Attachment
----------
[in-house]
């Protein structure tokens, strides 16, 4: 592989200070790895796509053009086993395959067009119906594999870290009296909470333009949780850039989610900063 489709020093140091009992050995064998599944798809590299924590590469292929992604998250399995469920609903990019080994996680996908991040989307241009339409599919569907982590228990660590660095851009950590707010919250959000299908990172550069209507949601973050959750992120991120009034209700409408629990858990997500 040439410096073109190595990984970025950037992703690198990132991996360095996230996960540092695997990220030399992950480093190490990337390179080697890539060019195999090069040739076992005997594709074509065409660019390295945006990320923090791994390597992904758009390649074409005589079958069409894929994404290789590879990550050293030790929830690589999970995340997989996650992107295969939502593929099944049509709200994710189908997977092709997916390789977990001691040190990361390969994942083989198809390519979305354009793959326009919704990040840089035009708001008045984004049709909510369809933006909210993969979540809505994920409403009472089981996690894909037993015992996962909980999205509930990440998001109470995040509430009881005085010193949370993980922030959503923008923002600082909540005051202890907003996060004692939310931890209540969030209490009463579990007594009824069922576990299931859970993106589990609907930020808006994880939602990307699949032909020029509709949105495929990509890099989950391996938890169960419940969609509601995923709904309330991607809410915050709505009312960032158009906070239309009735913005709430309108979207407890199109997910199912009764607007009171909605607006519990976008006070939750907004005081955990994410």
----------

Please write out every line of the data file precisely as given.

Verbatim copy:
[in-house]
């Protein structure tokens, strides 16, 4: 592989200070790895796509053009086993395959067009119906594999870290009296909470333009949780850039989610900063 489709020093140091009992050995064998599944798809590299924590590469292929992604998250399995469920609903990019080994996680996908991040989307241009339409599919569907982590228990660590660095851009950590707010919250959000299908990172550069209507949601973050959750992120991120009034209700409408629990858990997500 040439410096073109190595990984970025950037992703690198990132991996360095996230996960540092695997990220030399992950480093190490990337390179080697890539060019195999090069040739076992005997594709074509065409660019390295945006990320923090791994390597992904758009390649074409005589079958069409894929994404290789590879990550050293030790929830690589999970995340997989996650992107295969939502593929099944049509709200994710189908997977092709997916390789977990001691040190990361390969994942083989198809390519979305354009793959326009919704990040840089035009708001008045984004049709909510369809933006909210993969979540809505994920409403009472089981996690894909037993015992996962909980999205509930990440998001109470995040509430009881005085010193949370993980922030959503923008923002600082909540005051202890907003996060004692939310931890209540969030209490009463579990007594009824069922576990299931859970993106589990609907930020808006994880939602990307699949032909020029509709949105495929990509890099989950391996938890169960419940969609509601995923709904309330991607809410915050709505009312960032158009906070239309009735913005709430309108979207407890199109997910199912009764607007009171909605607006519990976008006070939750907004005081955990994410």